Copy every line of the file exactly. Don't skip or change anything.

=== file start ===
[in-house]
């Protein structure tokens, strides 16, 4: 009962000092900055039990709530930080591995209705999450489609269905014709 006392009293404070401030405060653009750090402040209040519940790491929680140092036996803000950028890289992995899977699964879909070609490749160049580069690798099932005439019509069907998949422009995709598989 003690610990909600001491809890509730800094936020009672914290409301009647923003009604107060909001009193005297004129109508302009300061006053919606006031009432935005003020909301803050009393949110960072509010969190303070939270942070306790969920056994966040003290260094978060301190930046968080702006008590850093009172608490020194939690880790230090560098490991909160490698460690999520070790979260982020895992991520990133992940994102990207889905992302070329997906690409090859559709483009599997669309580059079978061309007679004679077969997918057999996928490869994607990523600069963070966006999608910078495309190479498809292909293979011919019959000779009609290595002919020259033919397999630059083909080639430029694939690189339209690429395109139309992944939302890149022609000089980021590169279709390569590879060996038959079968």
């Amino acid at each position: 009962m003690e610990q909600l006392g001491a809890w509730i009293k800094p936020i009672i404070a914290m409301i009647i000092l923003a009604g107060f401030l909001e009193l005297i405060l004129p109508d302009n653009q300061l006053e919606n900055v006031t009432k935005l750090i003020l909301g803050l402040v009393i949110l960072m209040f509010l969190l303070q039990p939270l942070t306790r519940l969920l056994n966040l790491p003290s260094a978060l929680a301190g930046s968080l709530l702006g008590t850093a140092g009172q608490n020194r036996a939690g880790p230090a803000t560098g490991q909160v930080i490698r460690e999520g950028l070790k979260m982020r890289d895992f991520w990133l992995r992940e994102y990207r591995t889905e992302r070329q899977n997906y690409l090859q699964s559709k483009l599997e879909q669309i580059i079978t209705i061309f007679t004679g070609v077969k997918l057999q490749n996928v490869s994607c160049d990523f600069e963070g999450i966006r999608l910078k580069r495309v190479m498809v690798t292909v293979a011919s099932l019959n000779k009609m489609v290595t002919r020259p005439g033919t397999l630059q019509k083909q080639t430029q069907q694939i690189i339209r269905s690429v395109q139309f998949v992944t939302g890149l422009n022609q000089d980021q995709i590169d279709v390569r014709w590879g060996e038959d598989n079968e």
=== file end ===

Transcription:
[in-house]
């Protein structure tokens, strides 16, 4: 009962000092900055039990709530930080591995209705999450489609269905014709 006392009293404070401030405060653009750090402040209040519940790491929680140092036996803000950028890289992995899977699964879909070609490749160049580069690798099932005439019509069907998949422009995709598989 003690610990909600001491809890509730800094936020009672914290409301009647923003009604107060909001009193005297004129109508302009300061006053919606006031009432935005003020909301803050009393949110960072509010969190303070939270942070306790969920056994966040003290260094978060301190930046968080702006008590850093009172608490020194939690880790230090560098490991909160490698460690999520070790979260982020895992991520990133992940994102990207889905992302070329997906690409090859559709483009599997669309580059079978061309007679004679077969997918057999996928490869994607990523600069963070966006999608910078495309190479498809292909293979011919019959000779009609290595002919020259033919397999630059083909080639430029694939690189339209690429395109139309992944939302890149022609000089980021590169279709390569590879060996038959079968």
């Amino acid at each position: 009962m003690e610990q909600l006392g001491a809890w509730i009293k800094p936020i009672i404070a914290m409301i009647i000092l923003a009604g107060f401030l909001e009193l005297i405060l004129p109508d302009n653009q300061l006053e919606n900055v006031t009432k935005l750090i003020l909301g803050l402040v009393i949110l960072m209040f509010l969190l303070q039990p939270l942070t306790r519940l969920l056994n966040l790491p003290s260094a978060l929680a301190g930046s968080l709530l702006g008590t850093a140092g009172q608490n020194r036996a939690g880790p230090a803000t560098g490991q909160v930080i490698r460690e999520g950028l070790k979260m982020r890289d895992f991520w990133l992995r992940e994102y990207r591995t889905e992302r070329q899977n997906y690409l090859q699964s559709k483009l599997e879909q669309i580059i079978t209705i061309f007679t004679g070609v077969k997918l057999q490749n996928v490869s994607c160049d990523f600069e963070g999450i966006r999608l910078k580069r495309v190479m498809v690798t292909v293979a011919s099932l019959n000779k009609m489609v290595t002919r020259p005439g033919t397999l630059q019509k083909q080639t430029q069907q694939i690189i339209r269905s690429v395109q139309f998949v992944t939302g890149l422009n022609q000089d980021q995709i590169d279709v390569r014709w590879g060996e038959d598989n079968e």